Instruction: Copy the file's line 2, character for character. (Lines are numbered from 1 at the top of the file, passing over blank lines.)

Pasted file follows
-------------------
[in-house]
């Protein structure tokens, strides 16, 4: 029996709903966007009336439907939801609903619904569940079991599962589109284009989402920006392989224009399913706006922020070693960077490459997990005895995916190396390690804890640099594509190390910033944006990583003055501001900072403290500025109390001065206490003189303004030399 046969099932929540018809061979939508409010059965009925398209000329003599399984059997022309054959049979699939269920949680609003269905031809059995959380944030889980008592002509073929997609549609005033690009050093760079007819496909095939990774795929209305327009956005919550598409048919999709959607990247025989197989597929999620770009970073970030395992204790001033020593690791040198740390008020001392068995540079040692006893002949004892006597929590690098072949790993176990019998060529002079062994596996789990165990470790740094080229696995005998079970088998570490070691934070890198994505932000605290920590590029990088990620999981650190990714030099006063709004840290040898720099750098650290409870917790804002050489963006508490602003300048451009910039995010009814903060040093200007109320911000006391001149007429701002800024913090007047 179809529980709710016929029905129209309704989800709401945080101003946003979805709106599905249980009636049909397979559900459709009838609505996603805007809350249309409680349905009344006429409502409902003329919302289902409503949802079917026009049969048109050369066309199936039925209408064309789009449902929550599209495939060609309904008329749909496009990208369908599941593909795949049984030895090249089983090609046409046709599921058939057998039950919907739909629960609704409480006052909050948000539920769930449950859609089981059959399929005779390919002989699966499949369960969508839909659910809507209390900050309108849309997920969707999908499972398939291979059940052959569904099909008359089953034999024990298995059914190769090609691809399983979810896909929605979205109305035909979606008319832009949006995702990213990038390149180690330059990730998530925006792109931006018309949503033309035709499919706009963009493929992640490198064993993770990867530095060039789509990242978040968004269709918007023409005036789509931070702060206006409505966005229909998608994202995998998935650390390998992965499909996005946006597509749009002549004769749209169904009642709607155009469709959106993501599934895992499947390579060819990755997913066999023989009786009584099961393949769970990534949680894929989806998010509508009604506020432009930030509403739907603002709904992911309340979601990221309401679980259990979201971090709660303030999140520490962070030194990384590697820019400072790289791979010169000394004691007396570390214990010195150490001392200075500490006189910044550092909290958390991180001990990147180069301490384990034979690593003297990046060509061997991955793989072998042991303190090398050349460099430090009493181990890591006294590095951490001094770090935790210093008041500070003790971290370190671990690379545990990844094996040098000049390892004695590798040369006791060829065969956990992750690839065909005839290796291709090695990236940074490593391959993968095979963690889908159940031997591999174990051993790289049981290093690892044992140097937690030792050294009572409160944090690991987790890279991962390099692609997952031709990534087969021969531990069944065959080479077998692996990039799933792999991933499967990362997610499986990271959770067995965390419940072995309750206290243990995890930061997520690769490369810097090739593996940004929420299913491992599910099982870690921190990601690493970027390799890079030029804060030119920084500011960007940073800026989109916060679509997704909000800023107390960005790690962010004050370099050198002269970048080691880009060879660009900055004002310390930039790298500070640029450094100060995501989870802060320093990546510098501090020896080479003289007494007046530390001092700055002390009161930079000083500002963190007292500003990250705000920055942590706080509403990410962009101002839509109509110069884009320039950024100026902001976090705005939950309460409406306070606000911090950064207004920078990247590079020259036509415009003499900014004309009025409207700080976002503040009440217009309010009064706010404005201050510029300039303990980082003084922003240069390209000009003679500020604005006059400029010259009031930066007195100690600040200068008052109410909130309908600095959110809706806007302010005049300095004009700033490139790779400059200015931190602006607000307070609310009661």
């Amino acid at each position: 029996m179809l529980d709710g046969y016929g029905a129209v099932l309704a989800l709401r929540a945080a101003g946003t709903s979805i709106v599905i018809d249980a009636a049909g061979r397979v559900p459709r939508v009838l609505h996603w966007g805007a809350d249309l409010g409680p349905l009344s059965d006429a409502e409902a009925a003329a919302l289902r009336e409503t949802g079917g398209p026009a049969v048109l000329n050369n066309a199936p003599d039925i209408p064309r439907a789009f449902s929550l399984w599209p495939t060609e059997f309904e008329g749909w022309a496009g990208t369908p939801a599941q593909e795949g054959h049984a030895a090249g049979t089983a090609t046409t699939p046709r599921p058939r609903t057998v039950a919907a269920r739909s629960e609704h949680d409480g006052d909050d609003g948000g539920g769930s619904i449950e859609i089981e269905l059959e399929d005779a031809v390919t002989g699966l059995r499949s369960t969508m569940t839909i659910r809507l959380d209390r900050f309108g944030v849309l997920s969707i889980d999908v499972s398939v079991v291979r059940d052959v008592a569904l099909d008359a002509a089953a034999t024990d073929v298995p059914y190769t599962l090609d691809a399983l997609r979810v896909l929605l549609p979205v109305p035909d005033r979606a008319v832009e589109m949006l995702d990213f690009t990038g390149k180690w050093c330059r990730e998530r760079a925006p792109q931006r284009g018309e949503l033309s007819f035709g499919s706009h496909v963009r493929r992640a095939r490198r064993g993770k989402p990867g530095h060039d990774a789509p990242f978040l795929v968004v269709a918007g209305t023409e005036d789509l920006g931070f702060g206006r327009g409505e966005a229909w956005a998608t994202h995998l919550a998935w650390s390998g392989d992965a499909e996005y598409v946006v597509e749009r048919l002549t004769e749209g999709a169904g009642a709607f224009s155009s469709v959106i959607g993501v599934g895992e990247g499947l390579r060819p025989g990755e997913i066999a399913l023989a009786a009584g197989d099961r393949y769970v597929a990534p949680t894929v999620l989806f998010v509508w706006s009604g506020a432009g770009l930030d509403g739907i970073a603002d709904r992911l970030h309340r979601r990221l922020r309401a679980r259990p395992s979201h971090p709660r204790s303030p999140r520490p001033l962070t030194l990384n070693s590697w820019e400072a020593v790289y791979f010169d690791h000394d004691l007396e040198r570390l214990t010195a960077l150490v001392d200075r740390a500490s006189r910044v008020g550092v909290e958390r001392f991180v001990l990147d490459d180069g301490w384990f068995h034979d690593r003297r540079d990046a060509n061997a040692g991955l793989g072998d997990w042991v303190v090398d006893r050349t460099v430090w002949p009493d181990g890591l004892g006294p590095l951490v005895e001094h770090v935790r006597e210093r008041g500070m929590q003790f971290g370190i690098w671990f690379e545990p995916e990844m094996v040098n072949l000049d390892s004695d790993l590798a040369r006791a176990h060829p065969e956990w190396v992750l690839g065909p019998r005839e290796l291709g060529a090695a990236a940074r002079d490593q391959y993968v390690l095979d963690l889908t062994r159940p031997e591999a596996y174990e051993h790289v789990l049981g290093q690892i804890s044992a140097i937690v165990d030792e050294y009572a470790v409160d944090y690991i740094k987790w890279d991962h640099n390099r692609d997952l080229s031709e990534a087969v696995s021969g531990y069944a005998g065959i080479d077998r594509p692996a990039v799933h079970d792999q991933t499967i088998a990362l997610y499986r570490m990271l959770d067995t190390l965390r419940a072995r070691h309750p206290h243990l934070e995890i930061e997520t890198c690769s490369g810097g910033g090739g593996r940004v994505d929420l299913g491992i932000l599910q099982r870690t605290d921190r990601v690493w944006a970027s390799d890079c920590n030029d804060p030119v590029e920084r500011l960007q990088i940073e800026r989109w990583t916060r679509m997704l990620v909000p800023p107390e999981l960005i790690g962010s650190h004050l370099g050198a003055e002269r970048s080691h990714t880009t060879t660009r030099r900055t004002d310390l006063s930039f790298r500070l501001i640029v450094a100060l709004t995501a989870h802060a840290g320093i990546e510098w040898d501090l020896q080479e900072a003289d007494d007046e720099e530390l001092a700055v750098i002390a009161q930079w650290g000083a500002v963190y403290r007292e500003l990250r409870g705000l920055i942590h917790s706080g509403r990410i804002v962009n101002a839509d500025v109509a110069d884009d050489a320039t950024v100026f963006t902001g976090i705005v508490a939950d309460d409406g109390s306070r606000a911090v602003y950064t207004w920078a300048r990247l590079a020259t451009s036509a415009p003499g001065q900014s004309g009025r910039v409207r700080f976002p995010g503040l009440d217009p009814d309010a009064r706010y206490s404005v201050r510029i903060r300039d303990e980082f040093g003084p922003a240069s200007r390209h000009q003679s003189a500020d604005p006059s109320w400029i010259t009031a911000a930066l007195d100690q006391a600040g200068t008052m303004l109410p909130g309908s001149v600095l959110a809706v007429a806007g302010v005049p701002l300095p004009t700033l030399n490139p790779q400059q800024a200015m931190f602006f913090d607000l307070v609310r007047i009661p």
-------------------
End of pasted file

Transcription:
């Protein structure tokens, strides 16, 4: 029996709903966007009336439907939801609903619904569940079991599962589109284009989402920006392989224009399913706006922020070693960077490459997990005895995916190396390690804890640099594509190390910033944006990583003055501001900072403290500025109390001065206490003189303004030399 046969099932929540018809061979939508409010059965009925398209000329003599399984059997022309054959049979699939269920949680609003269905031809059995959380944030889980008592002509073929997609549609005033690009050093760079007819496909095939990774795929209305327009956005919550598409048919999709959607990247025989197989597929999620770009970073970030395992204790001033020593690791040198740390008020001392068995540079040692006893002949004892006597929590690098072949790993176990019998060529002079062994596996789990165990470790740094080229696995005998079970088998570490070691934070890198994505932000605290920590590029990088990620999981650190990714030099006063709004840290040898720099750098650290409870917790804002050489963006508490602003300048451009910039995010009814903060040093200007109320911000006391001149007429701002800024913090007047 179809529980709710016929029905129209309704989800709401945080101003946003979805709106599905249980009636049909397979559900459709009838609505996603805007809350249309409680349905009344006429409502409902003329919302289902409503949802079917026009049969048109050369066309199936039925209408064309789009449902929550599209495939060609309904008329749909496009990208369908599941593909795949049984030895090249089983090609046409046709599921058939057998039950919907739909629960609704409480006052909050948000539920769930449950859609089981059959399929005779390919002989699966499949369960969508839909659910809507209390900050309108849309997920969707999908499972398939291979059940052959569904099909008359089953034999024990298995059914190769090609691809399983979810896909929605979205109305035909979606008319832009949006995702990213990038390149180690330059990730998530925006792109931006018309949503033309035709499919706009963009493929992640490198064993993770990867530095060039789509990242978040968004269709918007023409005036789509931070702060206006409505966005229909998608994202995998998935650390390998992965499909996005946006597509749009002549004769749209169904009642709607155009469709959106993501599934895992499947390579060819990755997913066999023989009786009584099961393949769970990534949680894929989806998010509508009604506020432009930030509403739907603002709904992911309340979601990221309401679980259990979201971090709660303030999140520490962070030194990384590697820019400072790289791979010169000394004691007396570390214990010195150490001392200075500490006189910044550092909290958390991180001990990147180069301490384990034979690593003297990046060509061997991955793989072998042991303190090398050349460099430090009493181990890591006294590095951490001094770090935790210093008041500070003790971290370190671990690379545990990844094996040098000049390892004695590798040369006791060829065969956990992750690839065909005839290796291709090695990236940074490593391959993968095979963690889908159940031997591999174990051993790289049981290093690892044992140097937690030792050294009572409160944090690991987790890279991962390099692609997952031709990534087969021969531990069944065959080479077998692996990039799933792999991933499967990362997610499986990271959770067995965390419940072995309750206290243990995890930061997520690769490369810097090739593996940004929420299913491992599910099982870690921190990601690493970027390799890079030029804060030119920084500011960007940073800026989109916060679509997704909000800023107390960005790690962010004050370099050198002269970048080691880009060879660009900055004002310390930039790298500070640029450094100060995501989870802060320093990546510098501090020896080479003289007494007046530390001092700055002390009161930079000083500002963190007292500003990250705000920055942590706080509403990410962009101002839509109509110069884009320039950024100026902001976090705005939950309460409406306070606000911090950064207004920078990247590079020259036509415009003499900014004309009025409207700080976002503040009440217009309010009064706010404005201050510029300039303990980082003084922003240069390209000009003679500020604005006059400029010259009031930066007195100690600040200068008052109410909130309908600095959110809706806007302010005049300095004009700033490139790779400059200015931190602006607000307070609310009661």